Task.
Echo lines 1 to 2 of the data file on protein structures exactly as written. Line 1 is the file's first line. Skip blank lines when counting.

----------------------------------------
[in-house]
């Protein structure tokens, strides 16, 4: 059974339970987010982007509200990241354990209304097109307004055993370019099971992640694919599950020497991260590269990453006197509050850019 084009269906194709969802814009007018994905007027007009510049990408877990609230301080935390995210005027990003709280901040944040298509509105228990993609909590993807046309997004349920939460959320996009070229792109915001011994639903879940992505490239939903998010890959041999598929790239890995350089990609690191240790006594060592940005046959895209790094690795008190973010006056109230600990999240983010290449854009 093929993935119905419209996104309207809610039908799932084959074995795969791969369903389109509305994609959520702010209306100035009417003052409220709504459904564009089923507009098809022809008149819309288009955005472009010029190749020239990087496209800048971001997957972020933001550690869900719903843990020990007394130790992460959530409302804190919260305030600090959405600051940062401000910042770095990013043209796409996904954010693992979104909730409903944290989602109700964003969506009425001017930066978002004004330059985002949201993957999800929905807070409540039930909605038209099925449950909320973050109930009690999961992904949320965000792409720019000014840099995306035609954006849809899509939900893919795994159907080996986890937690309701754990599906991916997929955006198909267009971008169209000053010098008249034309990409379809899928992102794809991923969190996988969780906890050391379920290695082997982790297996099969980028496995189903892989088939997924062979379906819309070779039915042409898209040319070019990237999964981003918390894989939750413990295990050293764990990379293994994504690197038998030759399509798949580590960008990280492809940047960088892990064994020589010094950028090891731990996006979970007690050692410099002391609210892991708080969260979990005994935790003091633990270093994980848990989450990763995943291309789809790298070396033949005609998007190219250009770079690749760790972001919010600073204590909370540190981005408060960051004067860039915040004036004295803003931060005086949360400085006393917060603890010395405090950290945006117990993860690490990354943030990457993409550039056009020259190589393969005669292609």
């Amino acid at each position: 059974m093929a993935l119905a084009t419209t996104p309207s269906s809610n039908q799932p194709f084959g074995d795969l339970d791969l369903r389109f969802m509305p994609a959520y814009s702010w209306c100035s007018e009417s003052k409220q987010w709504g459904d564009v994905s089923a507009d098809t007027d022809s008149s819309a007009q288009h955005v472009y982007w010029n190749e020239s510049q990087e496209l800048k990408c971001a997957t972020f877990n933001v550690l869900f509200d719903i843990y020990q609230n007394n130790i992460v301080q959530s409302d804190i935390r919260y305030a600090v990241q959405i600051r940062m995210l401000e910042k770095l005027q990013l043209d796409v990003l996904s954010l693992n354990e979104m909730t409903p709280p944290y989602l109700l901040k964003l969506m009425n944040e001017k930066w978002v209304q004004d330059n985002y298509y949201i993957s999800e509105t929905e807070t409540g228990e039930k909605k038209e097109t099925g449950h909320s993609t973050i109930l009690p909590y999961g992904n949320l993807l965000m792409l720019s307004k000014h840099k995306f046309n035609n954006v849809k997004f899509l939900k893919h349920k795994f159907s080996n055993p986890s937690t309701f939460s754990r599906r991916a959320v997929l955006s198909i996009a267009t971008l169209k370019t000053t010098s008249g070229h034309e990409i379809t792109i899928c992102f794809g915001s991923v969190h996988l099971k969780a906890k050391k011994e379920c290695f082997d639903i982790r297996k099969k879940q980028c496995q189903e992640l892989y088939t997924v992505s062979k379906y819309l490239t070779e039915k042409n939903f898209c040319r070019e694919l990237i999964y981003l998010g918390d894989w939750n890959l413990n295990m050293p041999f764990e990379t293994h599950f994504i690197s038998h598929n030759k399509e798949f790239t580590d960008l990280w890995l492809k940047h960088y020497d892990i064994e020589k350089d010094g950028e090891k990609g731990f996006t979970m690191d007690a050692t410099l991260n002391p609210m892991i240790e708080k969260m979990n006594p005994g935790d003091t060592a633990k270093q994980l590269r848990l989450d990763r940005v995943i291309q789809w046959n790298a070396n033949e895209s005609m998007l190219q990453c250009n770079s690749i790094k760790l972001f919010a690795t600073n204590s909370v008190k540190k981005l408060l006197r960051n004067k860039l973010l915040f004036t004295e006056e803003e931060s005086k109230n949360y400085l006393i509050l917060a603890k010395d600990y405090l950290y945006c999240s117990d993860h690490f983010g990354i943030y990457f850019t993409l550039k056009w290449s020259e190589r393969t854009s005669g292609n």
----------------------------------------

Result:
[in-house]
């Protein structure tokens, strides 16, 4: 059974339970987010982007509200990241354990209304097109307004055993370019099971992640694919599950020497991260590269990453006197509050850019 084009269906194709969802814009007018994905007027007009510049990408877990609230301080935390995210005027990003709280901040944040298509509105228990993609909590993807046309997004349920939460959320996009070229792109915001011994639903879940992505490239939903998010890959041999598929790239890995350089990609690191240790006594060592940005046959895209790094690795008190973010006056109230600990999240983010290449854009 093929993935119905419209996104309207809610039908799932084959074995795969791969369903389109509305994609959520702010209306100035009417003052409220709504459904564009089923507009098809022809008149819309288009955005472009010029190749020239990087496209800048971001997957972020933001550690869900719903843990020990007394130790992460959530409302804190919260305030600090959405600051940062401000910042770095990013043209796409996904954010693992979104909730409903944290989602109700964003969506009425001017930066978002004004330059985002949201993957999800929905807070409540039930909605038209099925449950909320973050109930009690999961992904949320965000792409720019000014840099995306035609954006849809899509939900893919795994159907080996986890937690309701754990599906991916997929955006198909267009971008169209000053010098008249034309990409379809899928992102794809991923969190996988969780906890050391379920290695082997982790297996099969980028496995189903892989088939997924062979379906819309070779039915042409898209040319070019990237999964981003918390894989939750413990295990050293764990990379293994994504690197038998030759399509798949580590960008990280492809940047960088892990064994020589010094950028090891731990996006979970007690050692410099002391609210892991708080969260979990005994935790003091633990270093994980848990989450990763995943291309789809790298070396033949005609998007190219250009770079690749760790972001919010600073204590909370540190981005408060960051004067860039915040004036004295803003931060005086949360400085006393917060603890010395405090950290945006117990993860690490990354943030990457993409550039056009020259190589393969005669292609």